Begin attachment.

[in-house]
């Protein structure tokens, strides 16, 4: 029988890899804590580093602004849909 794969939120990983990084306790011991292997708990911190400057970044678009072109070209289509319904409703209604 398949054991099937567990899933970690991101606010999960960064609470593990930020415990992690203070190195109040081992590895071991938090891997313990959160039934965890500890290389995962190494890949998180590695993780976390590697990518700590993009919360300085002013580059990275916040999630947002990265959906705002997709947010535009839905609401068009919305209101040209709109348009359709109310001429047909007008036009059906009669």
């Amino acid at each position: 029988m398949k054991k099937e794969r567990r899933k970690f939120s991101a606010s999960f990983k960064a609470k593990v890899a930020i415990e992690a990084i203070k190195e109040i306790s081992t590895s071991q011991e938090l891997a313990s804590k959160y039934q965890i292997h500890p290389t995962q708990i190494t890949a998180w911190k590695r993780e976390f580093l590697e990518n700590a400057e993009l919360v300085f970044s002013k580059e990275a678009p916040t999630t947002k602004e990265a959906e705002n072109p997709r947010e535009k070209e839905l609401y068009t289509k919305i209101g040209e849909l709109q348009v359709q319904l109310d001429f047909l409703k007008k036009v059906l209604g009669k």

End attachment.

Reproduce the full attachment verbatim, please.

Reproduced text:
[in-house]
């Protein structure tokens, strides 16, 4: 029988890899804590580093602004849909 794969939120990983990084306790011991292997708990911190400057970044678009072109070209289509319904409703209604 398949054991099937567990899933970690991101606010999960960064609470593990930020415990992690203070190195109040081992590895071991938090891997313990959160039934965890500890290389995962190494890949998180590695993780976390590697990518700590993009919360300085002013580059990275916040999630947002990265959906705002997709947010535009839905609401068009919305209101040209709109348009359709109310001429047909007008036009059906009669």
């Amino acid at each position: 029988m398949k054991k099937e794969r567990r899933k970690f939120s991101a606010s999960f990983k960064a609470k593990v890899a930020i415990e992690a990084i203070k190195e109040i306790s081992t590895s071991q011991e938090l891997a313990s804590k959160y039934q965890i292997h500890p290389t995962q708990i190494t890949a998180w911190k590695r993780e976390f580093l590697e990518n700590a400057e993009l919360v300085f970044s002013k580059e990275a678009p916040t999630t947002k602004e990265a959906e705002n072109p997709r947010e535009k070209e839905l609401y068009t289509k919305i209101g040209e849909l709109q348009v359709q319904l109310d001429f047909l409703k007008k036009v059906l209604g009669k």